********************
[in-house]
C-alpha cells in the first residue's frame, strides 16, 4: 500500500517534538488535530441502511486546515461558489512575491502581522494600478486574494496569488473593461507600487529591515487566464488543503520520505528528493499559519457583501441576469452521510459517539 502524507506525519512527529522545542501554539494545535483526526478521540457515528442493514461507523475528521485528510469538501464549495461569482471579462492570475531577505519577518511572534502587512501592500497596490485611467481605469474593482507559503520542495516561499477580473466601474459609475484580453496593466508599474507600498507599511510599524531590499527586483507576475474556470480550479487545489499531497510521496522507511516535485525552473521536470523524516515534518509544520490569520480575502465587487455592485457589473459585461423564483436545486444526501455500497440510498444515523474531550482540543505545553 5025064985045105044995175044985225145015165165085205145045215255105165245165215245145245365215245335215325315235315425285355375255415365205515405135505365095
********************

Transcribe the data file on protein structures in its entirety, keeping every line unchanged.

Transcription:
[in-house]
C-alpha cells in the first residue's frame, strides 16, 4: 500500500517534538488535530441502511486546515461558489512575491502581522494600478486574494496569488473593461507600487529591515487566464488543503520520505528528493499559519457583501441576469452521510459517539 502524507506525519512527529522545542501554539494545535483526526478521540457515528442493514461507523475528521485528510469538501464549495461569482471579462492570475531577505519577518511572534502587512501592500497596490485611467481605469474593482507559503520542495516561499477580473466601474459609475484580453496593466508599474507600498507599511510599524531590499527586483507576475474556470480550479487545489499531497510521496522507511516535485525552473521536470523524516515534518509544520490569520480575502465587487455592485457589473459585461423564483436545486444526501455500497440510498444515523474531550482540543505545553 5025064985045105044995175044985225145015165165085205145045215255105165245165215245145245365215245335215325315235315425285355375255415365205515405135505365095